The city itself is fascinating, boasting Ancient Roman architecture, Renaissance gardens and a mini-Colosseum. Walking through historic courtyards and gardens, I stumbled into Tomba di Giuletta (Juliet’s tomb). How magical, I thought. What a cool thing to tell the girls back home. I paid the entrance fee without hesitation, only to find a concrete slab. And then came the hit of reality. I had just paid five euros to see an empty tomb as Juliet, of course, was fictional.

Mozart claims, Austria

Wolfgang Amadeus Mozart composed his first symphony aged five, composed over 600 works in his short life and went down in history as one of the greatest. And Austria’s milking it for all it’s worth!

Head to the charming town of Salzburg and there’s his birth house, residence, Mozart platz and Mozart Academy. They sell Mozart merchandise everywhere – from chocolates, liquer to statues and CDs and his birthplace even displays a lock of his hair. He then moved to Vienna, where today, more chocolates and liquer are sold on every corner.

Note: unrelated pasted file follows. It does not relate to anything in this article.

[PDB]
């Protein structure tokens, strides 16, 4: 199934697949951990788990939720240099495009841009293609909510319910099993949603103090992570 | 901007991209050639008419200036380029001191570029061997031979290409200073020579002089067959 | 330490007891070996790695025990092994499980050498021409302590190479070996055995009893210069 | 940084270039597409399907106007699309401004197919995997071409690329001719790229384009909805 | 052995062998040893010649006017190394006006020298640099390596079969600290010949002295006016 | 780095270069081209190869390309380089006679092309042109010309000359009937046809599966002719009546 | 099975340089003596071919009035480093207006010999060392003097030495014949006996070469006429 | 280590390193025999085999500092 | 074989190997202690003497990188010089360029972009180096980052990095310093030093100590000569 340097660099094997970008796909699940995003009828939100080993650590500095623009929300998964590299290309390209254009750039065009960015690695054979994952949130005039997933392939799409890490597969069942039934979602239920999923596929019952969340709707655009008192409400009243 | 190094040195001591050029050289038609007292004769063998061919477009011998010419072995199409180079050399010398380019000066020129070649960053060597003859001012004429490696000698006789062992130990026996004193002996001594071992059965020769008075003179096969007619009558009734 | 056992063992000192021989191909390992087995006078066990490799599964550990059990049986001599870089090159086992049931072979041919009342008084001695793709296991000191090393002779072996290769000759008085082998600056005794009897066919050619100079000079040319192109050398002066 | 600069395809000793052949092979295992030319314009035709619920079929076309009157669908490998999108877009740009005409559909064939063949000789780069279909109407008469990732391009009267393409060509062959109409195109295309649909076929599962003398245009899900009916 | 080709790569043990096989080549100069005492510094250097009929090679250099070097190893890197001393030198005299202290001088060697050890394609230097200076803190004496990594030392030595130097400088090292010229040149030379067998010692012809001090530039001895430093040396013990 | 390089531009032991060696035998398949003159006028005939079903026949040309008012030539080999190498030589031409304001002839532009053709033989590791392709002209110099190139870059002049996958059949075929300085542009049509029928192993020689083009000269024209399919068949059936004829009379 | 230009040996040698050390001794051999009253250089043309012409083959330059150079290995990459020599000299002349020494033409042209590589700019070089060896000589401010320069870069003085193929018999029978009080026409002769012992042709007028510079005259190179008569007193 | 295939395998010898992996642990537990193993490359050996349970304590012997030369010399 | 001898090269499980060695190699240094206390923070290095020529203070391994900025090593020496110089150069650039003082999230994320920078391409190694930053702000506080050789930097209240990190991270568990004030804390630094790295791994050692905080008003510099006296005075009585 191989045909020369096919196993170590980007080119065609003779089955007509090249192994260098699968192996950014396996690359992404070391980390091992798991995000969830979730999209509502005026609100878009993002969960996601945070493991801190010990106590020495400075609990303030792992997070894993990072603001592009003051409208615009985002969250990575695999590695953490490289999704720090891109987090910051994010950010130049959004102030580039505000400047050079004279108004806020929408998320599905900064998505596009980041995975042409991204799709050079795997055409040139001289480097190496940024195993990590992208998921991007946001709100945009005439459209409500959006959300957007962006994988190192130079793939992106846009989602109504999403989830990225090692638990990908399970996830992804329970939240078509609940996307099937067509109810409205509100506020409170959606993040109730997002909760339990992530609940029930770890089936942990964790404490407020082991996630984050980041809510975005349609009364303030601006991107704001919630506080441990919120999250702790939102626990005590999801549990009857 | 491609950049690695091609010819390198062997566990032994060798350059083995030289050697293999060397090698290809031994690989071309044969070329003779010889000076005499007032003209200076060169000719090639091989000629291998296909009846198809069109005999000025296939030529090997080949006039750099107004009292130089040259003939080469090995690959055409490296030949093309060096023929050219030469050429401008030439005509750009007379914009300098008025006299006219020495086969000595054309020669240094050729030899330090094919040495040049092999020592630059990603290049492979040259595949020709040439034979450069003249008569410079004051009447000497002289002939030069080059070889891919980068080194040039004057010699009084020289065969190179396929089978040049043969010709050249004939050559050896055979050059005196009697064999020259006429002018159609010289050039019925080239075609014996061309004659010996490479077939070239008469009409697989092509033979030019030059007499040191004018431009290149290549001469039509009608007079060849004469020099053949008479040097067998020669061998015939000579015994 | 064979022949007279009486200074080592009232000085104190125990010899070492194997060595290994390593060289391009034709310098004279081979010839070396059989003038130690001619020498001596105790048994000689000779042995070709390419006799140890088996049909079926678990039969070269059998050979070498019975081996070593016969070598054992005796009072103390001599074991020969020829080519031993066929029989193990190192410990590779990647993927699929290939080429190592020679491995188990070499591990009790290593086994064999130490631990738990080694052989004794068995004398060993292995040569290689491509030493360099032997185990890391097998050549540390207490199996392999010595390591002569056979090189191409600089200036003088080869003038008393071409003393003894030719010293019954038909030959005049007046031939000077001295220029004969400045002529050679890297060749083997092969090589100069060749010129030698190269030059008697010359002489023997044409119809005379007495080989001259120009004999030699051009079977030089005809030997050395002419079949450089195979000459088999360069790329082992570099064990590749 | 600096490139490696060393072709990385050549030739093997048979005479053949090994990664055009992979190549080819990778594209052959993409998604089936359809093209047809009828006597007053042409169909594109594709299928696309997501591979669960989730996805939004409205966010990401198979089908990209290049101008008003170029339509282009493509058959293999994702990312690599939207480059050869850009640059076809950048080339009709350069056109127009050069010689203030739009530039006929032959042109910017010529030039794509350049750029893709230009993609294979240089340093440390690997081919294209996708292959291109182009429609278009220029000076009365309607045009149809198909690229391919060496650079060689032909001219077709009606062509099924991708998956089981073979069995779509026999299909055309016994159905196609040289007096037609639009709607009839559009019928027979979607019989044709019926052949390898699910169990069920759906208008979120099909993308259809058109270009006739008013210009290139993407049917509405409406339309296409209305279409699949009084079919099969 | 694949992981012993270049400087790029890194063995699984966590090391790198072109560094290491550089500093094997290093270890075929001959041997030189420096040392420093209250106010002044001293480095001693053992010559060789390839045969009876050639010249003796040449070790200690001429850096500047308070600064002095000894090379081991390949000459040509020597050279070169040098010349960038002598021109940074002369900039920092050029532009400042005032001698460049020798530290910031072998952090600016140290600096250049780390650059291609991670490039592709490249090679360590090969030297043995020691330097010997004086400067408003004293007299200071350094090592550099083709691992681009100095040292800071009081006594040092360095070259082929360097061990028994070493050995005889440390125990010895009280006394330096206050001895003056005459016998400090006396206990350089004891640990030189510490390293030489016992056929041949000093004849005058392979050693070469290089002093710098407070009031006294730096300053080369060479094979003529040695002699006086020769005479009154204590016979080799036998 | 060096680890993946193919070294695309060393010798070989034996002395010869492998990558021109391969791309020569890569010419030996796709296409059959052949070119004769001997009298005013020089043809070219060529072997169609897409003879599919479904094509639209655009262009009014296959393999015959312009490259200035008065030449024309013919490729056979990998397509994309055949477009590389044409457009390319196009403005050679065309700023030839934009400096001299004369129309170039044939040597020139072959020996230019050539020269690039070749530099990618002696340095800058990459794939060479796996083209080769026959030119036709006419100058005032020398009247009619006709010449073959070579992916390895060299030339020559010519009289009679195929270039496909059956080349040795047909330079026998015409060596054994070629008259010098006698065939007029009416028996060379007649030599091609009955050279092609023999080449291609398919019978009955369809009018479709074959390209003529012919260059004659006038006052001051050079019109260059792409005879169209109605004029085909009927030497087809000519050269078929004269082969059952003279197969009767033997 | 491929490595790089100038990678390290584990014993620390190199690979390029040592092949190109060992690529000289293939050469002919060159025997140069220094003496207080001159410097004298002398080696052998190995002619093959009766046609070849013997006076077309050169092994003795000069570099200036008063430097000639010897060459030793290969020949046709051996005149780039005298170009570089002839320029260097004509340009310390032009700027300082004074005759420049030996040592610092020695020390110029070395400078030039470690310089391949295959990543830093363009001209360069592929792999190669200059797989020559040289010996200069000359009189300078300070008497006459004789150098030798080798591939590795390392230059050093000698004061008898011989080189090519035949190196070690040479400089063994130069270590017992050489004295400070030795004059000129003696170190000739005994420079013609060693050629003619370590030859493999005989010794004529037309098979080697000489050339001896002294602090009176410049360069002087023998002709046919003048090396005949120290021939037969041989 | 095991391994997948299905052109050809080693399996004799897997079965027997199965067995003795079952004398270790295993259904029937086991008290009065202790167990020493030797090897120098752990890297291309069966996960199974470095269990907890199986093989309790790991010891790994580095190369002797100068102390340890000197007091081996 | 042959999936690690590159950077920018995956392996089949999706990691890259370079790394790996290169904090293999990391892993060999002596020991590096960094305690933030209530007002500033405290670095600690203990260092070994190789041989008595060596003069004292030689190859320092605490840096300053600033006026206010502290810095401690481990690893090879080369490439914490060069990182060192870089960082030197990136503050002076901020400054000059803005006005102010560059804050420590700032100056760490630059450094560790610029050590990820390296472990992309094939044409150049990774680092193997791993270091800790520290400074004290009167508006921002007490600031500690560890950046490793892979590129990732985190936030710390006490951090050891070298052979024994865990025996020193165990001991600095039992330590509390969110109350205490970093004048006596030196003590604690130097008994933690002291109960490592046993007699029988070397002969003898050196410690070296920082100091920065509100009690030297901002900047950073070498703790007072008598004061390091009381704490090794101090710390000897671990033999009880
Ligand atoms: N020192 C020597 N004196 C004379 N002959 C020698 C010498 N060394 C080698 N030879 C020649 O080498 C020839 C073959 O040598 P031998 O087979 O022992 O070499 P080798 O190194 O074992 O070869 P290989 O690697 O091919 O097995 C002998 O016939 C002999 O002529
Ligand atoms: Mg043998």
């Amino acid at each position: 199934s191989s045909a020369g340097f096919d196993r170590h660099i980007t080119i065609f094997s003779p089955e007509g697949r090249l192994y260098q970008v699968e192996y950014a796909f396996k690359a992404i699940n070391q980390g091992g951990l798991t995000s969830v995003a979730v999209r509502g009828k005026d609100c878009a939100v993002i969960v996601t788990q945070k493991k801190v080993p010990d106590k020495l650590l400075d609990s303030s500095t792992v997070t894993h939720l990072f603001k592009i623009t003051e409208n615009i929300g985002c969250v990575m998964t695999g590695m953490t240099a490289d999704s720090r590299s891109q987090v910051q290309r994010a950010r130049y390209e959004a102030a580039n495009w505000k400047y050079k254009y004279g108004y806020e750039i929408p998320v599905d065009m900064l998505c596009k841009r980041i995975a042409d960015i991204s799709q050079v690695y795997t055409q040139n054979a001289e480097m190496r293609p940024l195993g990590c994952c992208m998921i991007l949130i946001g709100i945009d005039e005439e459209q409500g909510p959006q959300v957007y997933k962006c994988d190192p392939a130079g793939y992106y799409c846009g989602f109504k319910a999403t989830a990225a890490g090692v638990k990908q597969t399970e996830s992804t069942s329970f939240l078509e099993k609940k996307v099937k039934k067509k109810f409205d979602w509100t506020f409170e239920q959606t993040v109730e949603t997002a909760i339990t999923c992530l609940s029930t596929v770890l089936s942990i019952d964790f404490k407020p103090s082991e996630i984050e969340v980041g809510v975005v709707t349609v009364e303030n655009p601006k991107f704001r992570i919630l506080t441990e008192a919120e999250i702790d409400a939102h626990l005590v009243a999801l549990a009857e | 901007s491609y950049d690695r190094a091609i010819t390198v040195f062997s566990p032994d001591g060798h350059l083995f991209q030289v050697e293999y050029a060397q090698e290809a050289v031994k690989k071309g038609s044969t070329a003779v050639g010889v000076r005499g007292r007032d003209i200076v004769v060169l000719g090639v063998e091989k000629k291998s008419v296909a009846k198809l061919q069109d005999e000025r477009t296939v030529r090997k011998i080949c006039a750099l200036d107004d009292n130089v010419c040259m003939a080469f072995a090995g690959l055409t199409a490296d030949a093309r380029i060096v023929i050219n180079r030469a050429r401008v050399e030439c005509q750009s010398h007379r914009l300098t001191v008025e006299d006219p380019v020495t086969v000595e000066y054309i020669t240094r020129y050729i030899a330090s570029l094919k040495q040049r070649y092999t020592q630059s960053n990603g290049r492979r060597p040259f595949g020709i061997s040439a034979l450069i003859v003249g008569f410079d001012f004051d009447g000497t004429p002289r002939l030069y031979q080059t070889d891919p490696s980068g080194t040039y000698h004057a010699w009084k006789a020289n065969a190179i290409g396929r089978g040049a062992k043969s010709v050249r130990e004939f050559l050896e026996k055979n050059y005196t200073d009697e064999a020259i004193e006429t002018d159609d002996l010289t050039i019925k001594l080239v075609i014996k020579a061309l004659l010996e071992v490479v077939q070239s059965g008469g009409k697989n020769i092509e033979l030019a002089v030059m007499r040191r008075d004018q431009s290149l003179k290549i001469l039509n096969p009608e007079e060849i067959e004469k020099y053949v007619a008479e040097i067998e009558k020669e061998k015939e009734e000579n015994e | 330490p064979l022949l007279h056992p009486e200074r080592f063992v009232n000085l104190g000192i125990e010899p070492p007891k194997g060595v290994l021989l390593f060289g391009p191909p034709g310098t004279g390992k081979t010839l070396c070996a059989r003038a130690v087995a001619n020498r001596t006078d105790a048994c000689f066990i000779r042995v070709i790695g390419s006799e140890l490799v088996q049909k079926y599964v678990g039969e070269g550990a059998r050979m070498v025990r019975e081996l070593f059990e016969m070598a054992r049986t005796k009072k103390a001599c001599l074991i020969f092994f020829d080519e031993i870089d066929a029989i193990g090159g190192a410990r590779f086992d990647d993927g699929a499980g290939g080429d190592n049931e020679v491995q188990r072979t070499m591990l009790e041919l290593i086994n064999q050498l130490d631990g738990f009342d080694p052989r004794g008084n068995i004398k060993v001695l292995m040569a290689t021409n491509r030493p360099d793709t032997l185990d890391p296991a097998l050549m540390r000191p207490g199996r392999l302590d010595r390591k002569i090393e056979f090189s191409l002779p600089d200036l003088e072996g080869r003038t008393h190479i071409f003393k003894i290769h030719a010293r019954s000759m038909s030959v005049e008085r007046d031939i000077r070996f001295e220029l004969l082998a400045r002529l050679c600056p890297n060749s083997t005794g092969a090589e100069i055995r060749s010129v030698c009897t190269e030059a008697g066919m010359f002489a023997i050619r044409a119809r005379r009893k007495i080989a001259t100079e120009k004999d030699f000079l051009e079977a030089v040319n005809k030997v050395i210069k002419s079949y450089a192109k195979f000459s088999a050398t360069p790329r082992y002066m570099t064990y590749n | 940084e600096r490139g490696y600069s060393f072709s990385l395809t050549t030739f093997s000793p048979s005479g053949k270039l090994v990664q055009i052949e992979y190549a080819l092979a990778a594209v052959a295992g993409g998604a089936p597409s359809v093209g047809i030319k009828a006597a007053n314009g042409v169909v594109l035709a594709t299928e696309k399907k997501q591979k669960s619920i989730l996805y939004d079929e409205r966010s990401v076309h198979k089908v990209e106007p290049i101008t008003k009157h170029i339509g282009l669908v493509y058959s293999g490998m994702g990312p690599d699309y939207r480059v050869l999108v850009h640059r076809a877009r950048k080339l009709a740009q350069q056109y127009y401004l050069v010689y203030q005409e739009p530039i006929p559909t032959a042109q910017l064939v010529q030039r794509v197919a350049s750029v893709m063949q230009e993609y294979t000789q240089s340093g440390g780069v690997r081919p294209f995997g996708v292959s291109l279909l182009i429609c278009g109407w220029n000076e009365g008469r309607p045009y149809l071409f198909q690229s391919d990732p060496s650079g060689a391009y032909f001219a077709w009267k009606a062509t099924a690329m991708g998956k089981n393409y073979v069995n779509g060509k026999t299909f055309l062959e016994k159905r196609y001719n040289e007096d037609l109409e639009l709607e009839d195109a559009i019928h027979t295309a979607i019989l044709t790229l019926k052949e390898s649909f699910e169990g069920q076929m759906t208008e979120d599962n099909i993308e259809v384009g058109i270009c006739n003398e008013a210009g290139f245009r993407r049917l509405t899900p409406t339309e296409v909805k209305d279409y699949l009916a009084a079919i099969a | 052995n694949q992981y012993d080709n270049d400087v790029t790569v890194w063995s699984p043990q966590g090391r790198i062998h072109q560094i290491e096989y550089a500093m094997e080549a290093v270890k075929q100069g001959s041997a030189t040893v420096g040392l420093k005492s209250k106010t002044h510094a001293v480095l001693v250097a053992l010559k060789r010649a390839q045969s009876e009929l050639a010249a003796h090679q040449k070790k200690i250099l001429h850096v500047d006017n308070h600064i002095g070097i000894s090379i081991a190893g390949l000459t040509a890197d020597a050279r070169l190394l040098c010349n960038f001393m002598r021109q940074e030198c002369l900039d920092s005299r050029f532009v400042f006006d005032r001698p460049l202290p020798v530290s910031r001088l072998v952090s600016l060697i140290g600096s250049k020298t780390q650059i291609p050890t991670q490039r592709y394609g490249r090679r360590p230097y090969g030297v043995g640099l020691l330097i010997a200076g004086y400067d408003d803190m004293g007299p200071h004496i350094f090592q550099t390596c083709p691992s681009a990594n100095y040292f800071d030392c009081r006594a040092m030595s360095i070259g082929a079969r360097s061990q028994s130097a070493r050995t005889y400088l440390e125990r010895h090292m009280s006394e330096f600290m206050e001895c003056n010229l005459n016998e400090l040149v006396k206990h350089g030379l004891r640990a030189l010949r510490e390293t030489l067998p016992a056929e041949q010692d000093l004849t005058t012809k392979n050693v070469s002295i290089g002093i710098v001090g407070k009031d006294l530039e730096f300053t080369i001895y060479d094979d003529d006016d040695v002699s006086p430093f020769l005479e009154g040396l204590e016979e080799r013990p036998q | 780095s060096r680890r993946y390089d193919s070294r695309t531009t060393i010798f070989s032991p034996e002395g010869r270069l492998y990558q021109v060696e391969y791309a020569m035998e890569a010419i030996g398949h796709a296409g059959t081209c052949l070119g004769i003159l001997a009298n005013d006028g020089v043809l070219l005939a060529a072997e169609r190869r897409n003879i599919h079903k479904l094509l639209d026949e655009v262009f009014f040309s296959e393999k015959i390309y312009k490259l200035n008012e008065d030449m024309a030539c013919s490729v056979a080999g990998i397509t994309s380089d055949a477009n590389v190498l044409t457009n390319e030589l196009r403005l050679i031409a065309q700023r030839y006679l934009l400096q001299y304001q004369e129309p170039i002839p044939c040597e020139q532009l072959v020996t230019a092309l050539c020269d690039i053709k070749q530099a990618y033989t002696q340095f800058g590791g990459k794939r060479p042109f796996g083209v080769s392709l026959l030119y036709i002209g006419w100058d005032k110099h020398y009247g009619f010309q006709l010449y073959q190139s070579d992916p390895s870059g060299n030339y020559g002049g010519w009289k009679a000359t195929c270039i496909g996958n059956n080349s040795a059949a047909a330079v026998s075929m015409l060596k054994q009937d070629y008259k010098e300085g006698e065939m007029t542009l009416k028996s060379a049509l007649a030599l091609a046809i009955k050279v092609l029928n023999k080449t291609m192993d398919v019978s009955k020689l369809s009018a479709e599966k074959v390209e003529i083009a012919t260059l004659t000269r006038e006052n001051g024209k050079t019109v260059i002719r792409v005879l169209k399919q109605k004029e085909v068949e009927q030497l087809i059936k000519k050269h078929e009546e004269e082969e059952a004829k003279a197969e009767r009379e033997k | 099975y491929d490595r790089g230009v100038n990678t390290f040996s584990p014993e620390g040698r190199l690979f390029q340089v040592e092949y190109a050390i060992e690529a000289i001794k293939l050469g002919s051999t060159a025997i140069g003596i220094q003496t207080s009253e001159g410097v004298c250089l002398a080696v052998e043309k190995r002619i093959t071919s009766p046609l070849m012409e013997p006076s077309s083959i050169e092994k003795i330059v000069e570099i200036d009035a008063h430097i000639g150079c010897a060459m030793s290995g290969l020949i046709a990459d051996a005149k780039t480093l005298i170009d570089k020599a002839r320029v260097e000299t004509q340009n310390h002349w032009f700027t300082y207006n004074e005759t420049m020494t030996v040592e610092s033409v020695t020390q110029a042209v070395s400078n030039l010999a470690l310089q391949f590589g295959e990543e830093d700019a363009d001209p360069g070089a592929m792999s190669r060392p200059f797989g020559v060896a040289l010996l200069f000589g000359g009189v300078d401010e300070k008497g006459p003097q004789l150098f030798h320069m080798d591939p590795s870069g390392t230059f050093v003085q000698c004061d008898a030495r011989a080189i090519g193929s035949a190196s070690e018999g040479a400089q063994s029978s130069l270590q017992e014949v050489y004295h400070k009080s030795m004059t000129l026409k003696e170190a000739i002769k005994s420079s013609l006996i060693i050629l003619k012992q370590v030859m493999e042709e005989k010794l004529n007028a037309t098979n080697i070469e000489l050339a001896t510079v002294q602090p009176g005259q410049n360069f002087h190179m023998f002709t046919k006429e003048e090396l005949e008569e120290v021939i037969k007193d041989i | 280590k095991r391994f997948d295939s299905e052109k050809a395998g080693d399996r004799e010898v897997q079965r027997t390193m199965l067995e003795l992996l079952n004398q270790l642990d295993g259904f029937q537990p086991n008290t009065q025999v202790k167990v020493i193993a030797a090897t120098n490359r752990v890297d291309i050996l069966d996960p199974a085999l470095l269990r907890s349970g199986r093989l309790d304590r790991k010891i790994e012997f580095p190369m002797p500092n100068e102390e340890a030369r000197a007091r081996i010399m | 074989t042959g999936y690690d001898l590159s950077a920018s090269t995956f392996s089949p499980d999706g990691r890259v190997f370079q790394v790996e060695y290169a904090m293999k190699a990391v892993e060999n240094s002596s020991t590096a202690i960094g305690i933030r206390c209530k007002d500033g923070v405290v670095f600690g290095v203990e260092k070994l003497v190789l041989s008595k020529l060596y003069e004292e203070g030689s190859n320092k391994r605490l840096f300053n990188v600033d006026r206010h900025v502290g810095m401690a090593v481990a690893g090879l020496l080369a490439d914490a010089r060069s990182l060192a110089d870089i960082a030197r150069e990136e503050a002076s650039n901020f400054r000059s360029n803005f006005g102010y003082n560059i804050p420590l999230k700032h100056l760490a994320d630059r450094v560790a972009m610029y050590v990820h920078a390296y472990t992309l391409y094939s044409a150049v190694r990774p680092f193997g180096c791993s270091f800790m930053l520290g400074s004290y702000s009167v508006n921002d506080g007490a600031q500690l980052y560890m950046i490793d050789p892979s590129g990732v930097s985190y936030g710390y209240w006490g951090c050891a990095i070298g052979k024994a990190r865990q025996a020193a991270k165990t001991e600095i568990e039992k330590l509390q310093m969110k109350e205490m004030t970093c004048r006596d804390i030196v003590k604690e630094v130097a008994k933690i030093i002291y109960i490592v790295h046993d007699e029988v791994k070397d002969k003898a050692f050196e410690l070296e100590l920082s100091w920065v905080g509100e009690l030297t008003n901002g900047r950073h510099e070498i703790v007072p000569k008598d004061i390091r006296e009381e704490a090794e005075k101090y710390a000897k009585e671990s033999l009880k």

But my favourite spot is his house in Vienna with an audio guide full of dubious Mozart claims. Among the sonatas and concertos played to enhance the experience, there’s in-depth commentary about his life. But when the voice states a fact, it’s often followed by ‘or so we think.’ Portraits on the wall depict what they ‘think’ Mozart looked like. It’s hard not to remain a little skeptical as some portray him as an old man, but history will tell you he died at 35.<

It makes you wonder if this was actually his residence, or if we’re just ignorant tourists paying to see stuff that could have belonged to him. Moral of the story – they don’t really know much, but if Mozart was there at one time or another, there’s money to be made.